“JVNLA is an agency that has never identified with the ordinary. Our list includes award-winning writers from every genre. Our books have been published in over 50 countries; showcased in big screen, in small screen, and on stage; featured in short story anthologies, magazines, and webzines; and adapted for audio and e-book publications. Our knowledge of the print and digital world is driving the conversation of publishing's future so that our authors are protected in an ever-changing market. We invite you to peruse our website and learn more.” (Link)
Web Presence:
JVNLA website.
JVNLA blog (Old).
JVNLA Tumblr.
JVNLA Facebook.
JVNLA Authors Daily.
AgentQuery, QueryTracker.
What She's Looking For:
Picture Books, Middle Grade, Young Adult, Fantasy, Commercial Fiction, Historical Fiction, Literary Fiction, Thrillers/Suspense. (Link)
From a Writer's Digest Interview She Links to on Her Bio Page:
"She specializes in compelling historicals and thrillers that stand out from the crowd as well as women’s fiction with a taste of the unusual and an emotional tug. She also works with middle grade and picture books where she looks for a voice that you can’t resist to get to know. I do go for YA’s if they are more the fun or fantastical. Angst is not my forte.
“I’m looking for something I have never seen with writing that grabs me from the first page and a character that comes to life from the moment I meet him/her.  The voice, the originality of the story and a story that takes me out of the world and life I am living.” (Link)
From a 2012 Conference Bio:
“No rhyming books please. I will consider both simple text and author/illustrators, but please do not have someone create illustrations for your text- it is simply NOT necessary. I also love a great Middle Grade read- here I find the voice to be key.” (Link)
What She Isn't Looking For:
Rhyming picture books
Editorial Agent?
There are lists of clients on the JVNLA website. Ms. Weltz’s clients include: Iza Trapani, Berthe Amoss, Susan Lowell, the Roger Duvoisin estate, and C.W. Gortner, among others.
Query Methods:
E-mail: No.
Snail-Mail: No.
Online-Form: Yes (only).
Submission Guidelines (always verify):
Follow the steps and submit to Ms. Weltz using the agency form online.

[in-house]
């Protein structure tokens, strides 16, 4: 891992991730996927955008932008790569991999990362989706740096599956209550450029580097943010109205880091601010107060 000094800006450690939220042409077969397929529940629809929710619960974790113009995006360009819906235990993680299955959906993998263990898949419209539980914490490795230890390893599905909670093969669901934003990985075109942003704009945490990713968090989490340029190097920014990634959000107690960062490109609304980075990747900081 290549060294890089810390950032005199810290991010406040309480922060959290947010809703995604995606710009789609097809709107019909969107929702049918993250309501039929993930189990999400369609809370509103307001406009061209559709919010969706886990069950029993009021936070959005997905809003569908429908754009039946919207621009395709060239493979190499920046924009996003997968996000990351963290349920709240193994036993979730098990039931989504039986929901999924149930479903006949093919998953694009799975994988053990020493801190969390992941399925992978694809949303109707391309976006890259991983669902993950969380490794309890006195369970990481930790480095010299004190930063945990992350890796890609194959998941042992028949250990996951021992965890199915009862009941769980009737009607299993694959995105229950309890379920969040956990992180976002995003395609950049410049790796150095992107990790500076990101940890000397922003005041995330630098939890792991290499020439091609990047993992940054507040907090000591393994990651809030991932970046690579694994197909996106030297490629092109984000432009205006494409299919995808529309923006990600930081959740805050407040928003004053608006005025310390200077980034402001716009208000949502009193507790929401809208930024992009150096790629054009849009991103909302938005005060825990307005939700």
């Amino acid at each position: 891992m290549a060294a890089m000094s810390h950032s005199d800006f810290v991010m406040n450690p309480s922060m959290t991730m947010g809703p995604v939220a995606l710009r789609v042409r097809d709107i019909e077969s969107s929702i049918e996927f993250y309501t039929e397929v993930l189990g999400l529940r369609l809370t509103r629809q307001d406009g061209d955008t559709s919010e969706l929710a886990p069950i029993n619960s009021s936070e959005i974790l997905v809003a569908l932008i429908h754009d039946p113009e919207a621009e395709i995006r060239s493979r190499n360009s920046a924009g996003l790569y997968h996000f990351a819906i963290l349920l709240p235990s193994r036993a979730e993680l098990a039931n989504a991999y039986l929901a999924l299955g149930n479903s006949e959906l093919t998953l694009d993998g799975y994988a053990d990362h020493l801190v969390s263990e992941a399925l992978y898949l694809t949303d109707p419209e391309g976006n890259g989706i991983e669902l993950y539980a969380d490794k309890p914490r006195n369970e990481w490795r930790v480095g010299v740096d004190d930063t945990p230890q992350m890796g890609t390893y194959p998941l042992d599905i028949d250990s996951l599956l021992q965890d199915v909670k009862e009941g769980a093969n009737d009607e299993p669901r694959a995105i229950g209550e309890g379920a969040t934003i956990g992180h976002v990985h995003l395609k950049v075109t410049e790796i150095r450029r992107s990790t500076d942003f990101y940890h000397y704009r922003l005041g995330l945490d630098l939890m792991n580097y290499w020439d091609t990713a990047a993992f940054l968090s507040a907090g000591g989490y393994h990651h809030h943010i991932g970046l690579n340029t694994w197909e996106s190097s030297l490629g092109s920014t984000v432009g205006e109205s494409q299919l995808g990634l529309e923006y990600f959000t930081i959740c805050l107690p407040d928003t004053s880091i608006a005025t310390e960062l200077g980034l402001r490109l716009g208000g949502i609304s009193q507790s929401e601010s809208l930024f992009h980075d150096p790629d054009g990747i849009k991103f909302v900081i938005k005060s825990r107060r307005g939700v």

See the JVNLA website for complete, up-to-date submission guidelines.
Query Tips:
“Make sure to tell me what your book is about front and center when sending me a query, especially if it is fiction. I’ll read about the other stuff later but only if the story grabs me. One last thing – I read every query with great hope and desire to find something wonderful that I can love because first and foremost I am a reader!” (Link)
Response Times:
The agency only responds if they are interested.
What's the Buzz?
Jennifer Weltz is a well-established and respected agent. She is president of JVNLA. You can follow her on Twitter where she tweets regularly. I also recommend following the agency Tumblr for additional agency news and tips.
Worth Your Time:
Interview on Common Mistakes Authors Make at The Big Thrill (06/2015).
Genres to Watch, YouTube video featuring Jean Naggar and Jennifer Weltz (07/2011).
Young Adult Fiction, The Evolution of Content, YouTube Video featuring Jennifer Weltz (06/2011).
Agent Advice Interview with Jennifer Weltz at the Guide to Literary Agency Blog (06/2009).
Please see the Jean V. Naggar Literary Agency website for contact and query information.
Profile Details:
Last updated: 6/8/2020.
Agent Contacted For Review? Yes.
Last Reviewed By Agent? 6/11/2020.
Have any experience with this agent? See something that needs updating? Please leave a comment or e-mail me at natalieiaguirre7(at)gmail(dot)com

Note: These agent profiles presently focus on agents who accept children's fiction. They are not interviews. Please take the time to verify anything you might use here before querying an agent. The information found herein is subject to change.

Tip Tuesday #121

Tip Tuesday features writers' tips on craft, research, querying, blogging, marketing, inspiration, and more. If you'd like to send in a tip, please e-mail me at agentspotlight(at)gmail(dot)com.

This week's tip was sent in by Kathryn Jankowski. Kathryn doesn't currently blog, but you probably recognize her name from commenting here and at other kidlit blogs. Here's her tip!